Collaboration platforms integrated with video conferencing also up the chance for data leakage, particularly if users are sharing desktops or confidential documents through Internet-based services, according to Ayoub.
Session border controllers (SBCs) can complement endpoint- and device-focused security infrastructure with more of a network-oriented approach, according to Jonathan Zarkower, director of fixed line solutions marketing at Acme Packet, an SBC vendor.
"We are more focused on preventing attacks and threats that occur at probably the upper layers [of the OSI model] -- everything really from Layer 3 through Layer 7," Zarkower said. "Those functions are applied to the network as a whole, not specific to certain endpoints or UC servers."
Threat level likely to rise, video conferencing security needs to follow
Attacks on telepresence and video conferencing systems are unlikely today, but enterprises should be prepared for a treacherous future. Video is exposed to the same security issues as other IP- and SIP-based communications that "normal firewalls" don't address, according to Lisa Pierce, president of Strategic Networks Group, a unified communications (UC) consulting firm.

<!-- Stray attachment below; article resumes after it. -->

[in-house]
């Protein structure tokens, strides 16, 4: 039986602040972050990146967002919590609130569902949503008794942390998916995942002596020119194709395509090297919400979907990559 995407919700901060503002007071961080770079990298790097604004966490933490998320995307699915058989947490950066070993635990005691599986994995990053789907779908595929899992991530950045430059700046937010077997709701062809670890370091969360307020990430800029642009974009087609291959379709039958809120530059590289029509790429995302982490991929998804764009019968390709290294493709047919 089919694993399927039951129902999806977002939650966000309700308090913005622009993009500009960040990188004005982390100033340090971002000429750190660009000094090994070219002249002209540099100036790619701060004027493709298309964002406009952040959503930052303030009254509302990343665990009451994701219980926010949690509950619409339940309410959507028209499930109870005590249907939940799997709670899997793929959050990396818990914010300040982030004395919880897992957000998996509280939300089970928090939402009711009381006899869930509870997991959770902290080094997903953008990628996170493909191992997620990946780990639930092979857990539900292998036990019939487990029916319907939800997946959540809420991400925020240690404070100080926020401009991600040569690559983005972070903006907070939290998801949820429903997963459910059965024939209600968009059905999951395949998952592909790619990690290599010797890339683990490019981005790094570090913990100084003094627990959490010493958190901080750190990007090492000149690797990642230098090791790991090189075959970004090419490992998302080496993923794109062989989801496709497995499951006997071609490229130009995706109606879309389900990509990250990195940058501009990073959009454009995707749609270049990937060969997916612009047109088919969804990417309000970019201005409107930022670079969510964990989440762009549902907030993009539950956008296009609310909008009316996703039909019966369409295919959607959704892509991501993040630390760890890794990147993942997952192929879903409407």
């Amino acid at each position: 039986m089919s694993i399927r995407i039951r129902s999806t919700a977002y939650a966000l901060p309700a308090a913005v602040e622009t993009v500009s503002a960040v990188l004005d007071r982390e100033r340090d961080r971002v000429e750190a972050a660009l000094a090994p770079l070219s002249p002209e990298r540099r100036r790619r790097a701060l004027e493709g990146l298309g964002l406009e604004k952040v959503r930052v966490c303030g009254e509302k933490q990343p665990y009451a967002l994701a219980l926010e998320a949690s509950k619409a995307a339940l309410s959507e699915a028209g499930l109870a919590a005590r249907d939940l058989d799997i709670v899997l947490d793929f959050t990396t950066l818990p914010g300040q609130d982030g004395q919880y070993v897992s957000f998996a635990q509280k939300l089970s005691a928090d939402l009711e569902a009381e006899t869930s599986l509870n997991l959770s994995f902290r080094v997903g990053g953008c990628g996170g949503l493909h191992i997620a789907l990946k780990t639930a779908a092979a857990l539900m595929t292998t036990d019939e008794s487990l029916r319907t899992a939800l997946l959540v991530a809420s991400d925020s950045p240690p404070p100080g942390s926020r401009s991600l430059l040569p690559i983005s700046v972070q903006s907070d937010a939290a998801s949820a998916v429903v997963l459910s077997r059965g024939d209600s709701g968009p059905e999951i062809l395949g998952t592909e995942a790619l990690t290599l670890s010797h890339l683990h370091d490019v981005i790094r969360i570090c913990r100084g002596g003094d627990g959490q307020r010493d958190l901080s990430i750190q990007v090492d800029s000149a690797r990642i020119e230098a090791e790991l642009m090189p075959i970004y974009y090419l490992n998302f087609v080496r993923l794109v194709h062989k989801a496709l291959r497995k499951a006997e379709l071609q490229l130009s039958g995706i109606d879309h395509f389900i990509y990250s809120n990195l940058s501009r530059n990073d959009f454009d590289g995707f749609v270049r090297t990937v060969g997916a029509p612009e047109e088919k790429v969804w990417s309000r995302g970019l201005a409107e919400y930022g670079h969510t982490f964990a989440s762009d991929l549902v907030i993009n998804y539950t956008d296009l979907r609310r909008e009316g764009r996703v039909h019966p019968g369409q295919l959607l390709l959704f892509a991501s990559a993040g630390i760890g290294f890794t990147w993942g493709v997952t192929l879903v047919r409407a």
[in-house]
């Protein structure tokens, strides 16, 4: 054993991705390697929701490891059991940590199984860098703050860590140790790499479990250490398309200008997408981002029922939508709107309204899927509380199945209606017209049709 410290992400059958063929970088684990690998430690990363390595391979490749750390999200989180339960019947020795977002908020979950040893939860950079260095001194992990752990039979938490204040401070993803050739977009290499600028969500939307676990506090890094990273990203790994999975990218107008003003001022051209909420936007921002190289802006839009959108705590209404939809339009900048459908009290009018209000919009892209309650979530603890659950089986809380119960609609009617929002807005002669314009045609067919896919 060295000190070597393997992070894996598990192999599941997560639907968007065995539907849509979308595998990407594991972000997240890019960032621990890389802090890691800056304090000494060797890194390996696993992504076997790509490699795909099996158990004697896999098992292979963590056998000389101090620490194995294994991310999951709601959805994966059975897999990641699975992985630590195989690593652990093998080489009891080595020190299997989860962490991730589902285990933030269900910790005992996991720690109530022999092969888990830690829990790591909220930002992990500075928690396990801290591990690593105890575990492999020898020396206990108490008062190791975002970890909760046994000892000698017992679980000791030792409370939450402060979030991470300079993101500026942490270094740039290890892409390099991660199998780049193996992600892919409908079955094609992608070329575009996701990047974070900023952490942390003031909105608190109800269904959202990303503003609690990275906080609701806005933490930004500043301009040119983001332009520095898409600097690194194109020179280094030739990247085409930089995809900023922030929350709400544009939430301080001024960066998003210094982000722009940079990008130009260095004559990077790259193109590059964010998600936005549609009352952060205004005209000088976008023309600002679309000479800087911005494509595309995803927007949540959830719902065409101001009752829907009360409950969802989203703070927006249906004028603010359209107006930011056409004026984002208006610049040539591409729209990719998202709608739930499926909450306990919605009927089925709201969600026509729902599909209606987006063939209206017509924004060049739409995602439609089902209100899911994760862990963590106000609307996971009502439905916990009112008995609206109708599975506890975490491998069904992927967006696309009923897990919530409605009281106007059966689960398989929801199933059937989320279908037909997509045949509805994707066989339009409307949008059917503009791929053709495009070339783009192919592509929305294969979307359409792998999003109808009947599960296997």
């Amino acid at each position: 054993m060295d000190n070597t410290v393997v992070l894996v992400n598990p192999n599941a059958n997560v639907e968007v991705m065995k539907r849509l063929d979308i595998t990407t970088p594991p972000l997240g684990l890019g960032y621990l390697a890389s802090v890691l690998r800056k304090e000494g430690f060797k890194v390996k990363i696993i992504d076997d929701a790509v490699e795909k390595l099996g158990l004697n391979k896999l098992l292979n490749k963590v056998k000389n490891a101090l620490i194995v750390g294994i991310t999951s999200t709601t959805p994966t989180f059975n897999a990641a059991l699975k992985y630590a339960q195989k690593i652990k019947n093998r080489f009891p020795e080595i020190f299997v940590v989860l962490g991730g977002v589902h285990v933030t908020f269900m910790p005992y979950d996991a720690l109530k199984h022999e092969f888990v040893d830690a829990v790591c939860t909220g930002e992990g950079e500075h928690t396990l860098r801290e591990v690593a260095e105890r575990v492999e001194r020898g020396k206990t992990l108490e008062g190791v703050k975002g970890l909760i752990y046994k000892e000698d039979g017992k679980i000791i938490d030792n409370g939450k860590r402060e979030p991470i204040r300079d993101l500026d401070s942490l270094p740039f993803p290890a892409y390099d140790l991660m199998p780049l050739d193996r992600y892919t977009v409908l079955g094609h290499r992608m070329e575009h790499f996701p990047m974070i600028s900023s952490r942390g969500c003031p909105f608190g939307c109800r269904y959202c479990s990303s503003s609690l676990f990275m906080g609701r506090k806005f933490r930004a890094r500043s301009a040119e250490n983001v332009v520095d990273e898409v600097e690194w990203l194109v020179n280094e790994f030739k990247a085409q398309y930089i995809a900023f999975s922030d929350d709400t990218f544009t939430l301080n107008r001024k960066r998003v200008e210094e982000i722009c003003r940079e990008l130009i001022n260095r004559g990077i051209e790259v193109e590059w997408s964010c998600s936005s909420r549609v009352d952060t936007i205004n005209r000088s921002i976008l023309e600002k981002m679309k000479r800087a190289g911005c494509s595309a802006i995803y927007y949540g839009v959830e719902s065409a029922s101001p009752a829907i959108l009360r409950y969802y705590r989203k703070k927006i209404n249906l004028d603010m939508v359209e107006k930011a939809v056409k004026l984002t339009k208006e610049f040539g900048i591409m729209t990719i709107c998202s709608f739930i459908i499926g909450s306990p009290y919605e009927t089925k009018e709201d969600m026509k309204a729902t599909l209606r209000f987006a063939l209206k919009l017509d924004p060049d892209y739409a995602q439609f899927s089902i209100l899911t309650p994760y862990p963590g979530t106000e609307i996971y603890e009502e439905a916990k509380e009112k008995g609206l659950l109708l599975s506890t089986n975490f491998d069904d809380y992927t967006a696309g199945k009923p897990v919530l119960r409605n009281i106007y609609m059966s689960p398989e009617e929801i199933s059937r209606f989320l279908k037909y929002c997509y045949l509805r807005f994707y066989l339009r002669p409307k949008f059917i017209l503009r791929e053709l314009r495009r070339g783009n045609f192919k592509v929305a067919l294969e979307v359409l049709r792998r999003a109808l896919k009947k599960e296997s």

Enterprises typically directly connect their room-based video conferencing and telepresence equipment into a Multiprotocol Label Switching (MPLS) network via dedicated access, with no firewall in between, Pierce said. But "the walled garden approach breaks down," she said, as enterprises accommodate more telecommuters, audio-conferencing-only remote participants and collaboration applications.